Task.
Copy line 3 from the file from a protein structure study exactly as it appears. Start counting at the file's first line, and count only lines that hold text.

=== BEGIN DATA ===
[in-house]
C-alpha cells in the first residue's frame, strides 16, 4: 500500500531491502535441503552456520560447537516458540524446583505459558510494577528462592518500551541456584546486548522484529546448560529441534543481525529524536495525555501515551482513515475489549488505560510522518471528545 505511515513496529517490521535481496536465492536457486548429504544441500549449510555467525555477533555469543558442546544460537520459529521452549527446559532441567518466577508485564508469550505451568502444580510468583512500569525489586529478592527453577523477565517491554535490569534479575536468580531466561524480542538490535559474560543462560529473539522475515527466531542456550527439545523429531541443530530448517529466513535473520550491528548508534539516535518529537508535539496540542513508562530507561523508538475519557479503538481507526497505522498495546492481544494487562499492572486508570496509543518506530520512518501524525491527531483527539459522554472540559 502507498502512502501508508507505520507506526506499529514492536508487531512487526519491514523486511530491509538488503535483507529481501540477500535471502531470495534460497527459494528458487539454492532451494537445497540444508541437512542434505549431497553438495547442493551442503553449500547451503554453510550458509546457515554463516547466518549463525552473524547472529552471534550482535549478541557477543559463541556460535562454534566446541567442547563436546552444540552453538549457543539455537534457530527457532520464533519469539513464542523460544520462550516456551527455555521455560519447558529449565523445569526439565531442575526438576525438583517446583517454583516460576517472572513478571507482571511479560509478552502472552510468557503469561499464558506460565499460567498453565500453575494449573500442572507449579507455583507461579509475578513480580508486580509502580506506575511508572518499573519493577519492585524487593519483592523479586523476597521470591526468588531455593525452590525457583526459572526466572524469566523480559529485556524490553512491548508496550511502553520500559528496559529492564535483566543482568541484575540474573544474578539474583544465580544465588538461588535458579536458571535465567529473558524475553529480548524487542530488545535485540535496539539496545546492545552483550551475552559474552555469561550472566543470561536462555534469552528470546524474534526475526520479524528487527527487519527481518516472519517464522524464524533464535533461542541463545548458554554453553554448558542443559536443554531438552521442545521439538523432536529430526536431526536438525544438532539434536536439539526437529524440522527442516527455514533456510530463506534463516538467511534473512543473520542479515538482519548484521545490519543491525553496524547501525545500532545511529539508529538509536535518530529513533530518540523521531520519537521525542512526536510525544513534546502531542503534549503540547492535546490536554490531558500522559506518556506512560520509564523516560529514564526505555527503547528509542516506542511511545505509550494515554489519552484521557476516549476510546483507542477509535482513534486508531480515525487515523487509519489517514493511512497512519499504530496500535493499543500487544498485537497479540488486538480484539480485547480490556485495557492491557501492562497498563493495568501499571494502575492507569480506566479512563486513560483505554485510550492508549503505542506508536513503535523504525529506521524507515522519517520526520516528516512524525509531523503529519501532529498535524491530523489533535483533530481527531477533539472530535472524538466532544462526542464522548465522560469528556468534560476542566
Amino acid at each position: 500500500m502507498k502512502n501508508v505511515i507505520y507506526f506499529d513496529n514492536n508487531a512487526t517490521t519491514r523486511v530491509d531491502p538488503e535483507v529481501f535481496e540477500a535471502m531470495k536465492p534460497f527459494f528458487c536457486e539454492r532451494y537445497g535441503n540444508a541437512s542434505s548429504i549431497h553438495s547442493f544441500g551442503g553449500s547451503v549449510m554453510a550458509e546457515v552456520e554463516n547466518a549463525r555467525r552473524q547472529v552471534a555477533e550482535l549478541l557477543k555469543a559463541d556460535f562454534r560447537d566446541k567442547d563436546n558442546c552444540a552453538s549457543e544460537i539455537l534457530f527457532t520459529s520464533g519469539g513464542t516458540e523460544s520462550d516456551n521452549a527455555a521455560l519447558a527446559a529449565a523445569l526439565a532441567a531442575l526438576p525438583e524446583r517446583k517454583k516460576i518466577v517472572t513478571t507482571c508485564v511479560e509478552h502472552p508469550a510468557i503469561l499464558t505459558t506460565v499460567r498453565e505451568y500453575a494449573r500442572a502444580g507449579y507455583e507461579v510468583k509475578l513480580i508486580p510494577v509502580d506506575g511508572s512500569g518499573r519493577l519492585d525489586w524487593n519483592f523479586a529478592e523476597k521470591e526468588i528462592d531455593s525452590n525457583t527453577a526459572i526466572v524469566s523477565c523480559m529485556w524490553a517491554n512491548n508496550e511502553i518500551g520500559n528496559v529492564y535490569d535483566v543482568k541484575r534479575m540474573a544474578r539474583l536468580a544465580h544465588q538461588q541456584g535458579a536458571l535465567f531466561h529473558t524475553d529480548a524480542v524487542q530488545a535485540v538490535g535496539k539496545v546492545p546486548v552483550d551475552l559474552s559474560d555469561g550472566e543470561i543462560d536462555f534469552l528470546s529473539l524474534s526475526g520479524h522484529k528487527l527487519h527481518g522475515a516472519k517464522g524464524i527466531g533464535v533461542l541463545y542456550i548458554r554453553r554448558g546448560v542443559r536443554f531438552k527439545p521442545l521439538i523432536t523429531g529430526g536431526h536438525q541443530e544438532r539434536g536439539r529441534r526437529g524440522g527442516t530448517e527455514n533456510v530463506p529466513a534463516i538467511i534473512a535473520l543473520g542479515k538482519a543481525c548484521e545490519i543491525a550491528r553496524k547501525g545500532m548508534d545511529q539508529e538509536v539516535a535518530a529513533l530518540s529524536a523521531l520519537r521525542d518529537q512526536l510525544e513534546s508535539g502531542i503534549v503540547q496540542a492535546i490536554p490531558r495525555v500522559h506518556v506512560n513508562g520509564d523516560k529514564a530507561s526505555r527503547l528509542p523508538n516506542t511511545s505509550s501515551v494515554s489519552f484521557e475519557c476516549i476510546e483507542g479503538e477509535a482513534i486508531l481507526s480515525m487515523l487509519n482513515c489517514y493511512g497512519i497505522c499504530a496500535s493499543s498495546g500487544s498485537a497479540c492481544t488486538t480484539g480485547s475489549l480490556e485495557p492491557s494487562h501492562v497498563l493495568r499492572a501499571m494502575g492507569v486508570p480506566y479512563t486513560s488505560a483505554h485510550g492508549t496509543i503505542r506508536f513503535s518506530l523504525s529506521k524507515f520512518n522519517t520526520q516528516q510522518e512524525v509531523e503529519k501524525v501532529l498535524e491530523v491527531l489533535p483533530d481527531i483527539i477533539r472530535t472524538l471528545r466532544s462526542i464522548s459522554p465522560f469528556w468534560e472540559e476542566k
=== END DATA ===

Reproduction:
Amino acid at each position: 500500500m502507498k502512502n501508508v505511515i507505520y507506526f506499529d513496529n514492536n508487531a512487526t517490521t519491514r523486511v530491509d531491502p538488503e535483507v529481501f535481496e540477500a535471502m531470495k536465492p534460497f527459494f528458487c536457486e539454492r532451494y537445497g535441503n540444508a541437512s542434505s548429504i549431497h553438495s547442493f544441500g551442503g553449500s547451503v549449510m554453510a550458509e546457515v552456520e554463516n547466518a549463525r555467525r552473524q547472529v552471534a555477533e550482535l549478541l557477543k555469543a559463541d556460535f562454534r560447537d566446541k567442547d563436546n558442546c552444540a552453538s549457543e544460537i539455537l534457530f527457532t520459529s520464533g519469539g513464542t516458540e523460544s520462550d516456551n521452549a527455555a521455560l519447558a527446559a529449565a523445569l526439565a532441567a531442575l526438576p525438583e524446583r517446583k517454583k516460576i518466577v517472572t513478571t507482571c508485564v511479560e509478552h502472552p508469550a510468557i503469561l499464558t505459558t506460565v499460567r498453565e505451568y500453575a494449573r500442572a502444580g507449579y507455583e507461579v510468583k509475578l513480580i508486580p510494577v509502580d506506575g511508572s512500569g518499573r519493577l519492585d525489586w524487593n519483592f523479586a529478592e523476597k521470591e526468588i528462592d531455593s525452590n525457583t527453577a526459572i526466572v524469566s523477565c523480559m529485556w524490553a517491554n512491548n508496550e511502553i518500551g520500559n528496559v529492564y535490569d535483566v543482568k541484575r534479575m540474573a544474578r539474583l536468580a544465580h544465588q538461588q541456584g535458579a536458571l535465567f531466561h529473558t524475553d529480548a524480542v524487542q530488545a535485540v538490535g535496539k539496545v546492545p546486548v552483550d551475552l559474552s559474560d555469561g550472566e543470561i543462560d536462555f534469552l528470546s529473539l524474534s526475526g520479524h522484529k528487527l527487519h527481518g522475515a516472519k517464522g524464524i527466531g533464535v533461542l541463545y542456550i548458554r554453553r554448558g546448560v542443559r536443554f531438552k527439545p521442545l521439538i523432536t523429531g529430526g536431526h536438525q541443530e544438532r539434536g536439539r529441534r526437529g524440522g527442516t530448517e527455514n533456510v530463506p529466513a534463516i538467511i534473512a535473520l543473520g542479515k538482519a543481525c548484521e545490519i543491525a550491528r553496524k547501525g545500532m548508534d545511529q539508529e538509536v539516535a535518530a529513533l530518540s529524536a523521531l520519537r521525542d518529537q512526536l510525544e513534546s508535539g502531542i503534549v503540547q496540542a492535546i490536554p490531558r495525555v500522559h506518556v506512560n513508562g520509564d523516560k529514564a530507561s526505555r527503547l528509542p523508538n516506542t511511545s505509550s501515551v494515554s489519552f484521557e475519557c476516549i476510546e483507542g479503538e477509535a482513534i486508531l481507526s480515525m487515523l487509519n482513515c489517514y493511512g497512519i497505522c499504530a496500535s493499543s498495546g500487544s498485537a497479540c492481544t488486538t480484539g480485547s475489549l480490556e485495557p492491557s494487562h501492562v497498563l493495568r499492572a501499571m494502575g492507569v486508570p480506566y479512563t486513560s488505560a483505554h485510550g492508549t496509543i503505542r506508536f513503535s518506530l523504525s529506521k524507515f520512518n522519517t520526520q516528516q510522518e512524525v509531523e503529519k501524525v501532529l498535524e491530523v491527531l489533535p483533530d481527531i483527539i477533539r472530535t472524538l471528545r466532544s462526542i464522548s459522554p465522560f469528556w468534560e472540559e476542566k